We knew that our students were going to have a struggle because the word 'Dixie' is just not understood as they go out and get jobs out into the U.S.

–Dixie State University President Richard Williams

At the same time students, staff and alumni had reported back various issues tied to the school's name. Dixie State leaders commissioned Cicero Group to look deep into the name for better analysis. The company's report, which was published late last year, was damning.

It found that about 1 in 5 recent out-of-state graduates — those who graduated between 2010 and 2020 — reported that their employer either expressed concerns or likely would express concerns over the school's name. Nearly half of the faculty and staff surveyed reported that higher education colleagues elsewhere believed Dixie State University was somewhere in the South.

Only 22% responded that others were accepting of the name, and just 8% reported that others knew the history of the name.

On top of creating issues for staff and former students, the study found potential issues with future enrollment. The group polled students in Dixie State's "recruitment region" — which includes the states of Arizona, California, Colorado, Idaho and Nevada — and found 41% of respondents were less likely to attend because of the name; it was 22% within Utah, Williams added.

That's because on top of being confusing for many people outside of Utah, the term's association with the Confederates in American history led to issues. One person from outside of Utah said the school's name would lead them to believe the university was "insensitive to the history of this country and the association of the word Dixie."

Williams said they were told a university brand should be close to a 100% acceptance but found 25% or higher disapproval with the name in all of the different groups polled. These were key issues for Dixie State's leaders, who said they were torn with the decision to part ways with the name that was valued highly in the region it's located in.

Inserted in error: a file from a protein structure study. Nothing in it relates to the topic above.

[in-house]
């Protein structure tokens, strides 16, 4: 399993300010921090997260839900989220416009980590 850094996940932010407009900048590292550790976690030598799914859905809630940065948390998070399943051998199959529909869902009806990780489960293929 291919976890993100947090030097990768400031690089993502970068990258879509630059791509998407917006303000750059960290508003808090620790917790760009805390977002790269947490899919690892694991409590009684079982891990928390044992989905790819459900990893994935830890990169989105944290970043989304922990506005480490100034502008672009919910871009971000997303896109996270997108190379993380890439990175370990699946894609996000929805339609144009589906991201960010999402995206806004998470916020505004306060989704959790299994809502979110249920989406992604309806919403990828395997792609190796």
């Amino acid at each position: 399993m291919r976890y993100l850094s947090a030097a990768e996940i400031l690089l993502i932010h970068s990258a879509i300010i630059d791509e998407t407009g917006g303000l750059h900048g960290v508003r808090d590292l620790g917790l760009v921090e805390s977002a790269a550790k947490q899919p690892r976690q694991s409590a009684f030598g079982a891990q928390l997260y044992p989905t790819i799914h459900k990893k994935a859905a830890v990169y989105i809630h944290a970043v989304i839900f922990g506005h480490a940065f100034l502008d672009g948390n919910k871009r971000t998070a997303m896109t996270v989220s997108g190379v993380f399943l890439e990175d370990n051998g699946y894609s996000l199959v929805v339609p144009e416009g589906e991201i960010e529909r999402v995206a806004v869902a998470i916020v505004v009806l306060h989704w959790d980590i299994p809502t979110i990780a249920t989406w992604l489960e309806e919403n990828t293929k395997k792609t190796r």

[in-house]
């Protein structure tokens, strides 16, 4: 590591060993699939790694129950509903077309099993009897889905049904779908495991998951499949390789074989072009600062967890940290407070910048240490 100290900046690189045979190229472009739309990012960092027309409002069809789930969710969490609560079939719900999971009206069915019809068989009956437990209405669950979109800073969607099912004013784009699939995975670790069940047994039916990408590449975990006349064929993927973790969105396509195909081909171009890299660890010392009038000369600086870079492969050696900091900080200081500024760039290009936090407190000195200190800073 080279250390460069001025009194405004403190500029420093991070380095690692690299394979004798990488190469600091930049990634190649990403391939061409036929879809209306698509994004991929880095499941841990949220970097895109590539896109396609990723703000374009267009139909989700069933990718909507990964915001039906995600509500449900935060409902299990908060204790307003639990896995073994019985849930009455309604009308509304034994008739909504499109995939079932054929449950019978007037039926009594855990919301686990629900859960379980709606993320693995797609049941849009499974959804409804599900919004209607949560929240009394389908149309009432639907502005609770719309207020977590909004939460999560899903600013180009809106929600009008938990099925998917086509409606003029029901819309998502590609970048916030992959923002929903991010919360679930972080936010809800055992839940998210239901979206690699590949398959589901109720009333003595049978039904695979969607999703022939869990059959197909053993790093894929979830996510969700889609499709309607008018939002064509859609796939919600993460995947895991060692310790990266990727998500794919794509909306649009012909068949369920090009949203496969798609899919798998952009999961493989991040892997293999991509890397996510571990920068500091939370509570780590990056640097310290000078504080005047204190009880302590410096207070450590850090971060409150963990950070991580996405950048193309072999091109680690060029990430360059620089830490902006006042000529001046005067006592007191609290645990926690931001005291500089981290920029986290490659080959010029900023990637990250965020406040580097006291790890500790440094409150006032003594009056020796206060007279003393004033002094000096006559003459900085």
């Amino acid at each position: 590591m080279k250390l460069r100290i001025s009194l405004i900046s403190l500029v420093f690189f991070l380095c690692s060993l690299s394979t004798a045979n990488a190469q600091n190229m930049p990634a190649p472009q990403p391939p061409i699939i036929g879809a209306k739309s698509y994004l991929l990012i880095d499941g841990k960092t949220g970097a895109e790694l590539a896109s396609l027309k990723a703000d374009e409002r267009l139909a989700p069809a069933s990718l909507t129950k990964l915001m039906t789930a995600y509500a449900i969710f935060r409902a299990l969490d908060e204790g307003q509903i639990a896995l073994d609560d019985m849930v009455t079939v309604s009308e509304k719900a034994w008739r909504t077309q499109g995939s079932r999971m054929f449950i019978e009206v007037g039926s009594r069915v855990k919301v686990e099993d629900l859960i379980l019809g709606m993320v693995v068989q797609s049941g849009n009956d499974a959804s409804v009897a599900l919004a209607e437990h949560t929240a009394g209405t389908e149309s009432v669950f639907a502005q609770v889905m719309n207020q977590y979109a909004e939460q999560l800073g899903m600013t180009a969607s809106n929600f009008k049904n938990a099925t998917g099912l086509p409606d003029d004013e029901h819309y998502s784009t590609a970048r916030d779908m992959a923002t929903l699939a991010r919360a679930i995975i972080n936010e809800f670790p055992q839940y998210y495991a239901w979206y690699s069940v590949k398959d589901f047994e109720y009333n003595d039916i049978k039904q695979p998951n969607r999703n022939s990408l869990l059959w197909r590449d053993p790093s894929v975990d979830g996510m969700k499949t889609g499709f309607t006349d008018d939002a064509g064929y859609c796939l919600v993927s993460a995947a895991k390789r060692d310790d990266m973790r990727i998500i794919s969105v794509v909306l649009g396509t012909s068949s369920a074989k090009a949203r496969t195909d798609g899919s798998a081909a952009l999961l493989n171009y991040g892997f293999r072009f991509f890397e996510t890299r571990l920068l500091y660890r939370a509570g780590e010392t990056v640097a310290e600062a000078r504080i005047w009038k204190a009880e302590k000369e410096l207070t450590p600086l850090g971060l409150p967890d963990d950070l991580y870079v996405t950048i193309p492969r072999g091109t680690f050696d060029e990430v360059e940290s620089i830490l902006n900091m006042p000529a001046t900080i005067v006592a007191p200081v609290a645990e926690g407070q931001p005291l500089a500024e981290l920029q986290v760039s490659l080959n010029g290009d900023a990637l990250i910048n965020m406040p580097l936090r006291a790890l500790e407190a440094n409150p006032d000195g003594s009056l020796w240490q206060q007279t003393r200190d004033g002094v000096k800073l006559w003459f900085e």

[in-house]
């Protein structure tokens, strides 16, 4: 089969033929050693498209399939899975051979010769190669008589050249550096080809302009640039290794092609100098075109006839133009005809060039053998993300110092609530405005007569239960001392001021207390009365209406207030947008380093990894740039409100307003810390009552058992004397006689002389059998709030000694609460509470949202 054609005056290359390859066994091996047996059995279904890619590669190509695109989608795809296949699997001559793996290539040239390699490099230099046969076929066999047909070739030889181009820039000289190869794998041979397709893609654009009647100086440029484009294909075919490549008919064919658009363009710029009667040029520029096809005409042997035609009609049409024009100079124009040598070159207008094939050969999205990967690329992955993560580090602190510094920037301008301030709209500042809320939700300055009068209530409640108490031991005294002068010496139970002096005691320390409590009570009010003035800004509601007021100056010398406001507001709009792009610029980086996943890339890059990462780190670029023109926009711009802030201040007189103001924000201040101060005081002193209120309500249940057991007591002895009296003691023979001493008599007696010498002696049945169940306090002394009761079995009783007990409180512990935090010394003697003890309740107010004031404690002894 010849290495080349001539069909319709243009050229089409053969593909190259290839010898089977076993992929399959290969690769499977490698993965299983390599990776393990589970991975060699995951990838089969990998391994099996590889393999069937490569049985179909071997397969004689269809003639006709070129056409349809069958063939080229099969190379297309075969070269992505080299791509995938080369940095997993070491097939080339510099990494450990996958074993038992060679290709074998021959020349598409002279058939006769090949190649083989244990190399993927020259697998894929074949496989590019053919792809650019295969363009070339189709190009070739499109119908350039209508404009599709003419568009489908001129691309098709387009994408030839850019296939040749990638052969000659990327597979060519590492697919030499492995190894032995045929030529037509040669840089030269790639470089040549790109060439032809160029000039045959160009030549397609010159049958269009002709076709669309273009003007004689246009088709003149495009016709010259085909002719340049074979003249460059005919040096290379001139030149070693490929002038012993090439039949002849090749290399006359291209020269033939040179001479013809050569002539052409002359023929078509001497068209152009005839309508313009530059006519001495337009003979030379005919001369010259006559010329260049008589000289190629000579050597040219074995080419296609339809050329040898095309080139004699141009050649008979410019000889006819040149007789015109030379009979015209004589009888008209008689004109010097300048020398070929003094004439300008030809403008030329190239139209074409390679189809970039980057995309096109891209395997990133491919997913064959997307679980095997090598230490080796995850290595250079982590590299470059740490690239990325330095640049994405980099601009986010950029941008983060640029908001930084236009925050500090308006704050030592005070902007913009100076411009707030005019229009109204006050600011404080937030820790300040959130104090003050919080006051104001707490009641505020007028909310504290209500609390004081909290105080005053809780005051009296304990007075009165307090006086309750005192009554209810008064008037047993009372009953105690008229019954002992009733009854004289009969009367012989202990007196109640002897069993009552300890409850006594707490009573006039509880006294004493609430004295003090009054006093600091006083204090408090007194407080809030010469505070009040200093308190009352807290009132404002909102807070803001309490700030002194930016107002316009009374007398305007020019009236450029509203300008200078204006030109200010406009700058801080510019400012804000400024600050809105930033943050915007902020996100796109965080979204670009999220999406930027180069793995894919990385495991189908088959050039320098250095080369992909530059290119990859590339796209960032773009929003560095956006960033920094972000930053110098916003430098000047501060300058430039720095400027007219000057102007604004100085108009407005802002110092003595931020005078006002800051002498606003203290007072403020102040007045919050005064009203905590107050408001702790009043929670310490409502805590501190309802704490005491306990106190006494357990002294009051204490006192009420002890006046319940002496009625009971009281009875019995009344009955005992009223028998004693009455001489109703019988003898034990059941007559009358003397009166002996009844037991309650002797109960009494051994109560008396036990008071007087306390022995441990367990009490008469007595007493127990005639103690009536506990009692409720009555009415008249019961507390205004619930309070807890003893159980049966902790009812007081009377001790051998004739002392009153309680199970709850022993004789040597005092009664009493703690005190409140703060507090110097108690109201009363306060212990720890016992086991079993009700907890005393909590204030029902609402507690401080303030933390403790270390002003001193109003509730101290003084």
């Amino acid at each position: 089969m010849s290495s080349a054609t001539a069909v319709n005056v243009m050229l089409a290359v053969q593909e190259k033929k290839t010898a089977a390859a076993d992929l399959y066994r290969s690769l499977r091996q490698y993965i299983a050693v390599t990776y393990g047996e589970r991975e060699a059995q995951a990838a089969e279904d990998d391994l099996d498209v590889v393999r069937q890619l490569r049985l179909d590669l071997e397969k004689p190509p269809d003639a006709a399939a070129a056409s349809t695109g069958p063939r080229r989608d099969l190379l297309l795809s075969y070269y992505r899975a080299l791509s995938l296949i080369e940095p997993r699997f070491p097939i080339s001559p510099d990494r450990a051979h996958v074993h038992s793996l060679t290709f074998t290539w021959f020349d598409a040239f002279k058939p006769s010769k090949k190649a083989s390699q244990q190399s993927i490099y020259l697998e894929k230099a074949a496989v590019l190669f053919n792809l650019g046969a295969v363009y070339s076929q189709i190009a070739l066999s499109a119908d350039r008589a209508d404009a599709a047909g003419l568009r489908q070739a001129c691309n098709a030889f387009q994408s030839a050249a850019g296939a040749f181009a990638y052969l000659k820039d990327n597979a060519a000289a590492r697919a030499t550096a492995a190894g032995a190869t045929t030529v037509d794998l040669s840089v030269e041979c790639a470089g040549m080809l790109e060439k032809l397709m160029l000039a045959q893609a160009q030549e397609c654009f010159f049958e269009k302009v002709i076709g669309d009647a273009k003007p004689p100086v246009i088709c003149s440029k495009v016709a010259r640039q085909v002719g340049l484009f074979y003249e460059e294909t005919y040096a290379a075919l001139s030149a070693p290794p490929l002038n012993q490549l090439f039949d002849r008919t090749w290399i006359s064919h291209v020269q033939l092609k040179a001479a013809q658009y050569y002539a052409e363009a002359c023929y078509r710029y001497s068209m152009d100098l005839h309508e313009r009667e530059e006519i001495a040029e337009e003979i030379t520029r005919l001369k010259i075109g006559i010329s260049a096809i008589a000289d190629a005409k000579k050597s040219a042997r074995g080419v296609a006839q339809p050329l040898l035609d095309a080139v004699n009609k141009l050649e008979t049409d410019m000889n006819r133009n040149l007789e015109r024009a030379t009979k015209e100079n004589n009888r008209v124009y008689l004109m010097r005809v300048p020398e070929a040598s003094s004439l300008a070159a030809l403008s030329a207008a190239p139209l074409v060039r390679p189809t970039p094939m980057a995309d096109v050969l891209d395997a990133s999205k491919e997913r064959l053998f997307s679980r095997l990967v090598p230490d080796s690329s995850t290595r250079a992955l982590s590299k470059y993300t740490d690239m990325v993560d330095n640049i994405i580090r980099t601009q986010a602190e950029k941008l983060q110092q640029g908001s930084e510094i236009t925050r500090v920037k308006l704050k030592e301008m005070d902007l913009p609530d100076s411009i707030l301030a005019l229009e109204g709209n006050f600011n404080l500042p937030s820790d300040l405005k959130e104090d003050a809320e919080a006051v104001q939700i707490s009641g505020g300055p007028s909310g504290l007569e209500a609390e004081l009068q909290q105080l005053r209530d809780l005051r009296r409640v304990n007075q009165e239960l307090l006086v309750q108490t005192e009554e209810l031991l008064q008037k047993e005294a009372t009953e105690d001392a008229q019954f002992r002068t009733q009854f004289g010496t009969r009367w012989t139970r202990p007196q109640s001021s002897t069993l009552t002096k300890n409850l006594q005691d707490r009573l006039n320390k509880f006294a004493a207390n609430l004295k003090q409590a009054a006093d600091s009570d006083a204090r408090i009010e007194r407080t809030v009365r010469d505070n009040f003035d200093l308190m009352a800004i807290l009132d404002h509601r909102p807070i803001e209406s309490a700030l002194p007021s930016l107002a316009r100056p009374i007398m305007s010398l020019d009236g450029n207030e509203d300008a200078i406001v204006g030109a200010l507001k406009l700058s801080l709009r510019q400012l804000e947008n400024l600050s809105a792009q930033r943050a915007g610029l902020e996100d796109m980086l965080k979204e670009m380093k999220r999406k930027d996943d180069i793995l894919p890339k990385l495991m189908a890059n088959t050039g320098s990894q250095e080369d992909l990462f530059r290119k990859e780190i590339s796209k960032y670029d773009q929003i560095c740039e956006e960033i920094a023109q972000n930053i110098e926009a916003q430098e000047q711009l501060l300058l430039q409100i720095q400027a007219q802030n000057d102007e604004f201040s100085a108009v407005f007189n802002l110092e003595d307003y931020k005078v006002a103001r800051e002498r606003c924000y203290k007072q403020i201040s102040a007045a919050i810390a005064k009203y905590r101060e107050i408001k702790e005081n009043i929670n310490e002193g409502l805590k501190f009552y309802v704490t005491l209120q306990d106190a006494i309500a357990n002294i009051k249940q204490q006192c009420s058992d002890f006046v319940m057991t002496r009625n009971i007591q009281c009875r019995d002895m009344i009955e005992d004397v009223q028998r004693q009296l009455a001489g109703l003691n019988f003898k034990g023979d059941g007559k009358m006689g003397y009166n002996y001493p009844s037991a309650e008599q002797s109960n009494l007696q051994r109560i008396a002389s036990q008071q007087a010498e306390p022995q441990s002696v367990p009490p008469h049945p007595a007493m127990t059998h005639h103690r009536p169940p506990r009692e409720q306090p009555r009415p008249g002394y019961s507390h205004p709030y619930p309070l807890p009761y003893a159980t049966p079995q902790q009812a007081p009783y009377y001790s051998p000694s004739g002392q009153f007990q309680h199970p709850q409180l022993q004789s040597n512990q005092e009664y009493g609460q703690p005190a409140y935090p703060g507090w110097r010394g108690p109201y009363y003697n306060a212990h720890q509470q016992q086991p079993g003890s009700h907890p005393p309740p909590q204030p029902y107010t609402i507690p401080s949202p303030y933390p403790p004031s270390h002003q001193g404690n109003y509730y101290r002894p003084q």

The school's Board of Trustees approved a measure to change the school's name in December.

"We understand the grit and the sacrifice, the pioneering spirit behind (the name). But when you have students coming to you saying they can't get a job or it's hurting them in an interview, that's a problem," Williams said.

"We realize that everybody in St. George loves the name and reveres the name. We knew that," he quickly added. "We also discovered that the word 'Dixie' has an entirely different meaning once you get outside of St. George. … We knew that our students were going to have a struggle because the word 'Dixie' is just not understood as they go out and get jobs out into the U.S."

It's clear that the decision is still controversial in St. George even weeks after trustees voted to change the name. For example, the university posted a video tied to the decision to Facebook on Jan. 21. It was met with over 300 comments with views all over the place. While some supported the change, others argued it wasn't necessary or the motive behind it.

"Dixie represents the sacrifice and accomplishments of many generations," one person wrote. "To dishonor the name is to dishonor the legacy, respect and time held tradition of love and pride held by the community, the student body with diplomas bearing the name and fore-bearers that gave such sacrifice for her establishment. I VOTE FOR DIXIE to remain. But we really are not voting here are we?"

A pathway to a new name

Rep. Kelly Miles, R-South Ogden, introduced a bill earlier Monday that provides the process for the university to change its name. Miles is the House Chair for the Higher Education Appropriations Subcommittee and began working with the university on a bill after its board of trustees voted in favor of the name change.

If passed, HB 278 would set a Nov. 1 deadline for the university to provide the state with a new name for the university.

The proposed legislation also instructs the university's board of trustees to consult with the Utah Board of Higher Education on a name change that "involves the opportunity for input and collaboration with the public, including: residents of southwestern Utah; institutional partners; and university faculty, staff, students, and alumni."